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Walking Away at 50 Plus

Walking Away at 50 Plus
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By Nina Malkin

High-powered corporate attorney Mary Nemetz was on top of the world professionally—yet something was missing. “I felt that there had to be more than the big paycheck and perks,” she says. Then came an epiphany—at, of all places, a major league baseball stadium. Noticing all the empty seats around her, Nemetz was struck that many deserving organizations could benefit from unused tickets if only there was an easy way to monetize them. So she decided to leave her law firm and start the nonprofit tix4cause.com, which resells donated entertainment tickets and gives the proceeds to buyers’ charities of choice.

It wasn’t an easy decision. Fifty at the time, Nemetz had no background in fundraising and truly enjoyed her coworkers. Yet she threw herself into the new venture, made it a success and seven years later has no regrets. A story that would surely inspire anyone who feels unfulfilled, professionally or otherwise. So why do many of us stay—in a job, a marriage, even a home or town—that no longer satisfies or excites us? “The longer we have well-worn, ingrained patterns, the harder change can be,” explains certified life coach Jaymie Meyer (www.resilienceforlife.com). “Change doesn’t feel safe, so we rely on an internal map that has become our identity, and follow the path of least resistance.”

Adds motivational speaker Red Katz (www.redinspires.com): “Boomers took risks in their younger years—some that paid off and some that turned into failures. Fear that they’ll fail and won’t have the strength or time to recover makes them more apt to hang in there.”

Reasons Versus Excuses

But let’s be real. If you’ve got the expenses and dependents of the average adult, you probably haven’t the freedom to impulsively quit a job like a footloose twenty-something, sofa surfing (or just as likely, living in your parents’ house) till a cool new gig comes along. Similarly, it’s a lot simpler to end a casual dating relationship than a long term one where children, finances and decades of emotional connection are involved.

That said, chances are you are not literally stuck in your situation, even if it feels that way. Scrutinize your reasons for staying and you may discover that they’re merely excuses. Reasons are legitimate and they inspire action, while excuses serve to mire you more deeply in self-sabotage. And in the realm of excuses, “I’m too old” is a superstar. Opportunity is everywhere, and opportunity isn’t ageist.

Walking the Walk

Walking away means putting one foot in front of the other—with your heart, mind and eyes open. When it comes to your career, the key lies in balancing passion with practicality: tapping in to what you truly want to do, and then laying the groundwork so you can do it. If inspiration doesn’t strike immediately, Katz suggests pretending that you have all the money in the world, then imagining how you’d occupy yourself: playing sports, doing art, helping others, dining out, traveling? Your new mission lies within that fantasy—but for it to become reality, you’ve got to establish its viability.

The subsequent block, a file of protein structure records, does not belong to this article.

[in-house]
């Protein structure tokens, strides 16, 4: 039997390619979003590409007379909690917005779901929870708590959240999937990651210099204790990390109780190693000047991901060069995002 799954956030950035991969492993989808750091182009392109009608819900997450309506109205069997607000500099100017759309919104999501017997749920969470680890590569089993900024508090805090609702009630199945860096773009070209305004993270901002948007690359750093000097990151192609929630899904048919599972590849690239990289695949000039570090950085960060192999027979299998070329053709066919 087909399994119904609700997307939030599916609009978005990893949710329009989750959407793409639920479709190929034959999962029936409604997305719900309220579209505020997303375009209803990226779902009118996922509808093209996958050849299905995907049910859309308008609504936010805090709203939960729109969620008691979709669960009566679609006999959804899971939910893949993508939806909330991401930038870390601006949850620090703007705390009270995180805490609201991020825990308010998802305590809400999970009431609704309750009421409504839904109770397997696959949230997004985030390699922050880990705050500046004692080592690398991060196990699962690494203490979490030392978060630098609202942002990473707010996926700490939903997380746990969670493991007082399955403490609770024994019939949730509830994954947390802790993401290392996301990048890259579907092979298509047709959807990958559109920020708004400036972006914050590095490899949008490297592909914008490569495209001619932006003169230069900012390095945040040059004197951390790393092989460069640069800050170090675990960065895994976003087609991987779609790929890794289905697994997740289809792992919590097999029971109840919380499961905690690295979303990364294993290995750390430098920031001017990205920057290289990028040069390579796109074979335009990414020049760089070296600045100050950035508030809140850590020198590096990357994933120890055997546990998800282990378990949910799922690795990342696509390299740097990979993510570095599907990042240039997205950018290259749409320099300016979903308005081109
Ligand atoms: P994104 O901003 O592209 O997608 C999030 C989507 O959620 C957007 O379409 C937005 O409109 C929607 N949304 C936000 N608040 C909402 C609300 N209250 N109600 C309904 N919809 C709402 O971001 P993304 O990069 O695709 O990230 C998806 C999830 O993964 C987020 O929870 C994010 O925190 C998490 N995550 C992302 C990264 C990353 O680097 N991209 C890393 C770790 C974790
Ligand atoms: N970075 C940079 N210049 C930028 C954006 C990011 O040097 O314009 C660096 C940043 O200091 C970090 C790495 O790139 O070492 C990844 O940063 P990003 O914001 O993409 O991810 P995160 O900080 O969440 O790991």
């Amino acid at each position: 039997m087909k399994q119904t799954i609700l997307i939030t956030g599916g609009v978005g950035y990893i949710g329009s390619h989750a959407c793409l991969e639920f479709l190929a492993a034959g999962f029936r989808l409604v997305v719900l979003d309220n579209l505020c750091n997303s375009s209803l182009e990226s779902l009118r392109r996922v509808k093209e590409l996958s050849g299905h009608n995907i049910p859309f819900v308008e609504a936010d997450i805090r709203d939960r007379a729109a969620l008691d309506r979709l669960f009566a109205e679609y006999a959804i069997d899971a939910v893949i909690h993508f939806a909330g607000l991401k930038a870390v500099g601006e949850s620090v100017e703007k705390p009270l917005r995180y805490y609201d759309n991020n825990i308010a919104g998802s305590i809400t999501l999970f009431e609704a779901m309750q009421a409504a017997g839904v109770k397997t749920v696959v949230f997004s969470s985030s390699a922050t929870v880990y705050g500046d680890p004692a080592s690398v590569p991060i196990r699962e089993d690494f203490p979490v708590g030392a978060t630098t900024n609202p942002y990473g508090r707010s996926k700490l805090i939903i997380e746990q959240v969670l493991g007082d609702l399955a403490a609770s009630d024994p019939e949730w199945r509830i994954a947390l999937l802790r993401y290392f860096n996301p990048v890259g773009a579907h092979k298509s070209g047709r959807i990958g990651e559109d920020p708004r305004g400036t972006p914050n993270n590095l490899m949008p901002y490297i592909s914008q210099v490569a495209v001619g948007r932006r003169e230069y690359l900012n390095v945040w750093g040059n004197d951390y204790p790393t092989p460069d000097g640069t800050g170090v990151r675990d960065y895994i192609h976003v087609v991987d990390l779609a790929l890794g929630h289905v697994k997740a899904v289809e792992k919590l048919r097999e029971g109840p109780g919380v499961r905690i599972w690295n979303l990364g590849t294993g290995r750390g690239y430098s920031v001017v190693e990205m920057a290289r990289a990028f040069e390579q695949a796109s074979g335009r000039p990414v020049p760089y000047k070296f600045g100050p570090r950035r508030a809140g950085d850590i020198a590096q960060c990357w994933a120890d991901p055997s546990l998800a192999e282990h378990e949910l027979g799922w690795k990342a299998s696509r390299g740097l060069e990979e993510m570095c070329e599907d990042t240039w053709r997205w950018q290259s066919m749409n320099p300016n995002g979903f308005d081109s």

Research how have others made a similar dream come true. Figure out the potential for financial payoff and, if less than the income you’re accustomed to, where you can cut back. Consider keeping your “day job” and pursuing your goal in off hours, or save enough to float you. Perhaps you can launch your business as a side-hustle, or take a part-time entry-level gig, even an unpaid internship, to gain experience in your chosen field.

Take courses to learn your craft—look into low-cost community colleges or organizations like libraries that might offer free courses. Find people (not just your spouse) to cheer you on and hold you accountable. And don’t expect instant gratification—you didn’t get where you are in your current career overnight, either.

Leaving a long-term relationship can be more challenging than starting fresh professionally. “Beyond the basic fear of change, there’s the fear of being alone, of putting yourself on the market again and the possibility of not finding another mate,” says Meyer. You may also be hugely reluctant to cause your partner pain or disappoint your kids. Yet if you’ve given your all to reinvigorate the relationship and know deep down that it’s over, you do no one a favor by staying. A vibrant, rewarding love life and satisfying sex life is what you (and your current mate) deserve.

Make the break with absolute kindness but clean, firm finality. Then, spend some time with just yourself. While career-wise, it can be wise to hold onto a position till you get your ducks in a row, romantically, the reverse is true. “You need to be on your own for a while to mourn the relationship you’ve ended and understand what you really want in a new one,” Meyer explains.

No matter what move you wish to make, it starts with a first step. “It won’t come to you,” says Nemetz. “You’ll be surprised at all the people who’ll be willing to help you, but nothing will happen unless you get motivated.”

 

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An all-around wordsmith, Nina Malkin is a journalist, novelist, copywriter and memoirist. She’s also an avid collector of lovely things from eras past—read her musings at http://www.vintagevirna.blogspot.com/